“I told you on that other movie, I saw you sitting in the corner. You looked very lonely and alone,” says Duvall of working together on Robert Altman’s 1998 film, The Gingerbread Man, though they never spoke on the set.
“Why didn’t you come over and give me some condolences?” Downey asks.
“I was in and out. We were all in and out,” Duvall says. “One day I was rehearsing in [Altman’s] house and there was no food, so by mistake I ate their kid’s lunch. Why didn’t he give me something to eat?”
“If you eat my kid’s lunch, it would be an honor. It would give him a story,” says Downey. Replies Duvall: “I never even saw the movie.”
Not Trying to Be Seen
Downey kept the set of the judge loose, taking moments between shooting heavy scenes to get the other actors to compete at improv, to see who could do the best zombies after they had all seen World War Z. But Duvall keeps a set even looser. He was the one asking everyone to go out for dinner, when he wasn’t bringing in Texas-marshal buddies to visit the set (he wrote and directed Wild Horses, an upcoming movie about marshals, with James Franco and Josh Hartnett) or taking off to meet Tom Brady. “The most surprising thing was how open he was to all the improvisations and how willing he was to play before the cameras started going,” says D’Onofrio, who plays Duvall’s other son. “I held him too high and didn’t realize he would do that kind of thing.”
“The mystique that people hold around someone like Duvall, he’ll break that down as soon as you meet him,” Downey says. “He’s not interested in utilizing that. I wonder why that is?” Duvall deflects it by talking about Marlon Brando, eventually saying that in The Godfather, he would have liked to see him tip over a table to show his violence.
But over fish, creamed spinach and steak with truffled mushrooms, Duvall says he likes acting now more than in the 1970s. Downey adds, “If you talk to iconic figures of their generation and you talk about actors these days, they’ve got plenty to say about how it used to be and what these kids don’t know.” Duvall nods. “I’m the opposite,” he says. “They’re better now. I worked with a director who said, ‘When I say action, tense up, goddamn it.'” He’s harking back to the way Henry Hathaway directed him in True Grit–the 1969 version starring John Wayne. “There’s less of that now. The good directors want to see what you can do. If you did Moneyball 40 years ago, it would have been inundated with caricature performances.”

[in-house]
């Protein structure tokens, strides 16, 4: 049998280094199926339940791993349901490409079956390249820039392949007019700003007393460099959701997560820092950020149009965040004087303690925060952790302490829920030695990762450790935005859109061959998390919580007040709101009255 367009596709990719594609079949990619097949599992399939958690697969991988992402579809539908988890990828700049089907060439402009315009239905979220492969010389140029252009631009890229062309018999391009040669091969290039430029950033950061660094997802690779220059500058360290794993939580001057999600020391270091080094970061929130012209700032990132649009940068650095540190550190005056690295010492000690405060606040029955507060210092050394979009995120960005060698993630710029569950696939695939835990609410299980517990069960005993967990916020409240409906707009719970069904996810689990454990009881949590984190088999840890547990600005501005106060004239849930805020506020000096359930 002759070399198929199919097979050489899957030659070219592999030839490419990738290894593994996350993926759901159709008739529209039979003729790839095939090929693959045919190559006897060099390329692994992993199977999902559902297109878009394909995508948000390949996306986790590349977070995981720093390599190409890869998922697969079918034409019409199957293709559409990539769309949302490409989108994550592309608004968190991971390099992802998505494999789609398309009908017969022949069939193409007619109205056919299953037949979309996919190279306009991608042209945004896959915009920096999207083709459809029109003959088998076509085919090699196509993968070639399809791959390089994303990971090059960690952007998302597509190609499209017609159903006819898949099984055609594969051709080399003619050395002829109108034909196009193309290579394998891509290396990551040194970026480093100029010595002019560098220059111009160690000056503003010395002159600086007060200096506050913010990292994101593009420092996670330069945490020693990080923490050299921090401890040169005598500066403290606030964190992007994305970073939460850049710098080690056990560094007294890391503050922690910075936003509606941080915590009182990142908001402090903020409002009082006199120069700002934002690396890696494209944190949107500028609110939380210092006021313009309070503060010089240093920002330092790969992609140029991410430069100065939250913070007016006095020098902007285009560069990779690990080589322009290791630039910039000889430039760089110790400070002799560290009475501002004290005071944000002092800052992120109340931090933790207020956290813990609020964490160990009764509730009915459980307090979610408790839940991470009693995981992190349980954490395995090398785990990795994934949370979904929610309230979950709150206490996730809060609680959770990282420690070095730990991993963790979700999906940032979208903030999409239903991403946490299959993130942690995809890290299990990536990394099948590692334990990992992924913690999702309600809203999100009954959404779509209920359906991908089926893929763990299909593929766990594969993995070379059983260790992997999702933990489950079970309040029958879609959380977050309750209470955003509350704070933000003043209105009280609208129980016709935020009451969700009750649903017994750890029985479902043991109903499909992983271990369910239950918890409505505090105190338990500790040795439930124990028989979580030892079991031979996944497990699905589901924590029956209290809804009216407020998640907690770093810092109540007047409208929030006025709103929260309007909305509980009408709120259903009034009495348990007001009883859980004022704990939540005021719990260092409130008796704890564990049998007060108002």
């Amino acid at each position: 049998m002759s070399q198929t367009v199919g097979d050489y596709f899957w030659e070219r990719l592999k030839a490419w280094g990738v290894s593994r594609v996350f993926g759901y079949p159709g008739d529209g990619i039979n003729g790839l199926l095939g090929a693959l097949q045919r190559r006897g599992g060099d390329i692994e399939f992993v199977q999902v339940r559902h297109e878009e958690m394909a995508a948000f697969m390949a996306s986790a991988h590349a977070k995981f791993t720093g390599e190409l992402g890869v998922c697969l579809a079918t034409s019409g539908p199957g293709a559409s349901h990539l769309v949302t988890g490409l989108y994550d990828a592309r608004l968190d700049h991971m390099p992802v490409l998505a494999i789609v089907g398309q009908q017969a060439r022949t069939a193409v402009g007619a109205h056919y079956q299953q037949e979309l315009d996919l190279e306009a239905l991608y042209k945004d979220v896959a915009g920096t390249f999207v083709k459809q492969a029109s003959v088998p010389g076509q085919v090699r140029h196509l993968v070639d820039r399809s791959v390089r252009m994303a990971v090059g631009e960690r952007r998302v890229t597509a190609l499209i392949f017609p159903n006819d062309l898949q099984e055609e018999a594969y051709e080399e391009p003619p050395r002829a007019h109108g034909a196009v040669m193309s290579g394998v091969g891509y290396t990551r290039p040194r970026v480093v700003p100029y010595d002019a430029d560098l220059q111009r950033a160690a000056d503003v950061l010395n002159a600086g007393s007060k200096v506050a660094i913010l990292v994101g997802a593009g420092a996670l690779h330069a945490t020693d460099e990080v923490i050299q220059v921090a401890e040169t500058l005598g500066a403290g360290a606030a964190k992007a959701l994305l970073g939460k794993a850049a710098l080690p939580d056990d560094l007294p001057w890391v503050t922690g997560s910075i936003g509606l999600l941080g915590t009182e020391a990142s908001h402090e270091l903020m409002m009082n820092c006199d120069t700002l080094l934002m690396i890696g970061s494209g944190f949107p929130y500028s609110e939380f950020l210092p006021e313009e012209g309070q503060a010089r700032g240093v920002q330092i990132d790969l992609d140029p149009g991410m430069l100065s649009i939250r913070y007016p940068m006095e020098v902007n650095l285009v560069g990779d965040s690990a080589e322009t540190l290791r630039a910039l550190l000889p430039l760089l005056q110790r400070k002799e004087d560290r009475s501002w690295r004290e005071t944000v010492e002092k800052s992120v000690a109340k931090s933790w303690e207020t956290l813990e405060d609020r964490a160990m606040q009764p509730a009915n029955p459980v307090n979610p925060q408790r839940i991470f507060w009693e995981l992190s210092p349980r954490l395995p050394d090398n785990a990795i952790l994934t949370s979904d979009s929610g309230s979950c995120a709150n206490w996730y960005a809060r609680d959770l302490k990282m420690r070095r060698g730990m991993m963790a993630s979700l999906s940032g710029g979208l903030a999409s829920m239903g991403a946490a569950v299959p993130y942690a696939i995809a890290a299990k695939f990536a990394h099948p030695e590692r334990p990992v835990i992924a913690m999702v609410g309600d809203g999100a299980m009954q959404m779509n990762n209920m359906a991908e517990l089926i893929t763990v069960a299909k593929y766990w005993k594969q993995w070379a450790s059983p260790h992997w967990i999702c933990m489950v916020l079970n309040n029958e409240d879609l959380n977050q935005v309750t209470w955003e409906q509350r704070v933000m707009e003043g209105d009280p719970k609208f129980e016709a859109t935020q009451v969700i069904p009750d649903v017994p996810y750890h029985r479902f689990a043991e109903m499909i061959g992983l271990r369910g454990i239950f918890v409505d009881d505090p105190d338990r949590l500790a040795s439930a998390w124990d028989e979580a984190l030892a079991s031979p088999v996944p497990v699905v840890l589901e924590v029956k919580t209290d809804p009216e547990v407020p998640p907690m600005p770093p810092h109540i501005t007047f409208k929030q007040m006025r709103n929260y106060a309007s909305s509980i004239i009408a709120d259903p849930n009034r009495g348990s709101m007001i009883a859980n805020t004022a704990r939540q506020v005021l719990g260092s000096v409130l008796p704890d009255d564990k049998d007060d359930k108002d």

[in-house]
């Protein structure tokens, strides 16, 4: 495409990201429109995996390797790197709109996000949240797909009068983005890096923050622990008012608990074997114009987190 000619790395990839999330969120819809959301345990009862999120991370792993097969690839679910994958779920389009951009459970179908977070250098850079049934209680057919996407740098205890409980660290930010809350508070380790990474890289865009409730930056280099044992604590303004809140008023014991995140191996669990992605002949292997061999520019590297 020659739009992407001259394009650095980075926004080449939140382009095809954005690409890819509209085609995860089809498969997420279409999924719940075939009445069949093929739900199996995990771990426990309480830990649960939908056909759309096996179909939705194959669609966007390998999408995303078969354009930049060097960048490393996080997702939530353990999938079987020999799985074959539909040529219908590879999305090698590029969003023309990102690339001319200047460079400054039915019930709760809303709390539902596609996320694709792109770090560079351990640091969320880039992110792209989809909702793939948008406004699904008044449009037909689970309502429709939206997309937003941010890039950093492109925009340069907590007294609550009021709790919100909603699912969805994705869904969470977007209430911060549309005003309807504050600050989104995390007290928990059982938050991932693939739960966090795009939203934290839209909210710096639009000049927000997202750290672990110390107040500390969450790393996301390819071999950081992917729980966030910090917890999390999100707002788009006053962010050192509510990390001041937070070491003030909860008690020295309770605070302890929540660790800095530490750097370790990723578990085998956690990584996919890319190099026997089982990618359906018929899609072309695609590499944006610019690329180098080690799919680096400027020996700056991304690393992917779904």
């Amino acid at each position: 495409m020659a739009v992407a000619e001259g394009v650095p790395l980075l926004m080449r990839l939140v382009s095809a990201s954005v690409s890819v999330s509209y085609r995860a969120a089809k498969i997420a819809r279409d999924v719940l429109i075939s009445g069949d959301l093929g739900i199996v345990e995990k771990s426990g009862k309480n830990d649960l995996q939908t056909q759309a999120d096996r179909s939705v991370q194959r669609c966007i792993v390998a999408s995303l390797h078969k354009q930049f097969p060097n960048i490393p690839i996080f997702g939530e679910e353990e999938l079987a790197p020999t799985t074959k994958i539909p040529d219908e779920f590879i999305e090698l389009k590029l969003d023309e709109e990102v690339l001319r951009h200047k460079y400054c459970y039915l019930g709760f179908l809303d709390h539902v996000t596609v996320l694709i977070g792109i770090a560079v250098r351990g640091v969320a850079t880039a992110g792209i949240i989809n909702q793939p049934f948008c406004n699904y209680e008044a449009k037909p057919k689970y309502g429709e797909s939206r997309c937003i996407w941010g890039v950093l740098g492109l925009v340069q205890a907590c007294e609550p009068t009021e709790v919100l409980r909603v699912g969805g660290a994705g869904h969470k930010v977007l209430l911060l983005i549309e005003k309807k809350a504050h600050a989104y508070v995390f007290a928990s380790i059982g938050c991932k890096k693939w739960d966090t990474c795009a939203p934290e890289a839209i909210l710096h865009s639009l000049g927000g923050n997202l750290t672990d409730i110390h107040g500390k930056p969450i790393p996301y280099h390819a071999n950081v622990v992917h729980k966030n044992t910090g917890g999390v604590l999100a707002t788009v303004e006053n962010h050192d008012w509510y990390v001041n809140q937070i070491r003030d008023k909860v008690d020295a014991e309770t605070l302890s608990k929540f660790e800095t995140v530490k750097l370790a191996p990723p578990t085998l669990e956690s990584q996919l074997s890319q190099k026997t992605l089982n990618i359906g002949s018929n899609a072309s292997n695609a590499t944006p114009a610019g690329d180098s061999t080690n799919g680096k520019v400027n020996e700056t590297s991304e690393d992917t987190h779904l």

Neither Downey nor Duvall writes down notes about his characters, and director Dobkin doesn’t rehearse material, wanting to capture the first interactions onscreen. And Duvall would always prefer to hold back. Downey remembers, “Bobby would say, ‘Wait, wait, wait–let’s not get to the arguing here. Remember, that crescendos in the kitchen.'” Duvall’s approach, says Downey, was “Let’s not repeat a feeling.” He moves his arms in a figure eight. “I see Bobby do this a lot with his hands,” he says. “Nothing is being jammed down your throat.”
When Dobkin looked at the dailies, he was surprised by how subtle Duvall was. “We’d look at his closeups and be like, ‘How is he doing that?'” the director says. “There’s so much going on inside of him and so little outside. His choices are so simple. He’s just existing in the space. He’s transcended acting.” To Dobkin’s relief, Downey kept it nearly as simple. “An actor like Downey goes from being a big movie star to a [smaller-scale] dramatic movie, and a lot of them chew the scenery up to prove something. And he never does that. He’s not trying to be seen, ever.”
After the chef serves slices of gluten-free, dairy-free banana cream pie (it keeps Downey feeling light), Downey drinks a mugful of espresso (it keeps him awake). Duvall asks if he can keep the swag fishing cap from the photo. “I need a hat,” he says. Downey responds, “Trust me, we’ve got plenty,” and leads Duvall downstairs to an office to load him up with promotional hats, shirts and paperweights. It doesn’t really feel all that different from a scene in The Judge.
This appears in the October 20, 2014 issue of TIME.